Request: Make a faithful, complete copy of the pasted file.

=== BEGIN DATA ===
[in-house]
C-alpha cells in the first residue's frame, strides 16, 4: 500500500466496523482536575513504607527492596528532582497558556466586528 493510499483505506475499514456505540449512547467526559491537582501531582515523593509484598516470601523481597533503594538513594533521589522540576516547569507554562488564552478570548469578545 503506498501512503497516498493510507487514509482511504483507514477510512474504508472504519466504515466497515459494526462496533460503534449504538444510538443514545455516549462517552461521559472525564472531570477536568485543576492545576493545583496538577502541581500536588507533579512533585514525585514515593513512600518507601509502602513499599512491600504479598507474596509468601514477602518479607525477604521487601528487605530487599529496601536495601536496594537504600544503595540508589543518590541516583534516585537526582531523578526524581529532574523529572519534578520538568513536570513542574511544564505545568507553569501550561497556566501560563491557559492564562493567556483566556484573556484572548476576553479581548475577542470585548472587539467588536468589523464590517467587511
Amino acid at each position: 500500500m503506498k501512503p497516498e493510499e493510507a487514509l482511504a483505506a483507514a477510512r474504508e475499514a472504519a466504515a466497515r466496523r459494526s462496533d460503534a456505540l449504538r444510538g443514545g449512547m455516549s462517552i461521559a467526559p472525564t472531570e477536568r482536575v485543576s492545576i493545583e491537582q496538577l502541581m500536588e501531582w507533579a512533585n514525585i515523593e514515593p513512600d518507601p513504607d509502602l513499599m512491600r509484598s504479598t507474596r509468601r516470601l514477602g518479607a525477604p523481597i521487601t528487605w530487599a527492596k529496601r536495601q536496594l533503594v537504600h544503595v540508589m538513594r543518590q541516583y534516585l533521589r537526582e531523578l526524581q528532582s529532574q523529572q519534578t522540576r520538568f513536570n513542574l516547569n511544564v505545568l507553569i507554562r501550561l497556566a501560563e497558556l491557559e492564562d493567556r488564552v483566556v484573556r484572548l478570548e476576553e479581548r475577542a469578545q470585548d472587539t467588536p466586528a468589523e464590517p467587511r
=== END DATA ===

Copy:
[in-house]
C-alpha cells in the first residue's frame, strides 16, 4: 500500500466496523482536575513504607527492596528532582497558556466586528 493510499483505506475499514456505540449512547467526559491537582501531582515523593509484598516470601523481597533503594538513594533521589522540576516547569507554562488564552478570548469578545 503506498501512503497516498493510507487514509482511504483507514477510512474504508472504519466504515466497515459494526462496533460503534449504538444510538443514545455516549462517552461521559472525564472531570477536568485543576492545576493545583496538577502541581500536588507533579512533585514525585514515593513512600518507601509502602513499599512491600504479598507474596509468601514477602518479607525477604521487601528487605530487599529496601536495601536496594537504600544503595540508589543518590541516583534516585537526582531523578526524581529532574523529572519534578520538568513536570513542574511544564505545568507553569501550561497556566501560563491557559492564562493567556483566556484573556484572548476576553479581548475577542470585548472587539467588536468589523464590517467587511
Amino acid at each position: 500500500m503506498k501512503p497516498e493510499e493510507a487514509l482511504a483505506a483507514a477510512r474504508e475499514a472504519a466504515a466497515r466496523r459494526s462496533d460503534a456505540l449504538r444510538g443514545g449512547m455516549s462517552i461521559a467526559p472525564t472531570e477536568r482536575v485543576s492545576i493545583e491537582q496538577l502541581m500536588e501531582w507533579a512533585n514525585i515523593e514515593p513512600d518507601p513504607d509502602l513499599m512491600r509484598s504479598t507474596r509468601r516470601l514477602g518479607a525477604p523481597i521487601t528487605w530487599a527492596k529496601r536495601q536496594l533503594v537504600h544503595v540508589m538513594r543518590q541516583y534516585l533521589r537526582e531523578l526524581q528532582s529532574q523529572q519534578t522540576r520538568f513536570n513542574l516547569n511544564v505545568l507553569i507554562r501550561l497556566a501560563e497558556l491557559e492564562d493567556r488564552v483566556v484573556r484572548l478570548e476576553e479581548r475577542a469578545q470585548d472587539t467588536p466586528a468589523e464590517p467587511r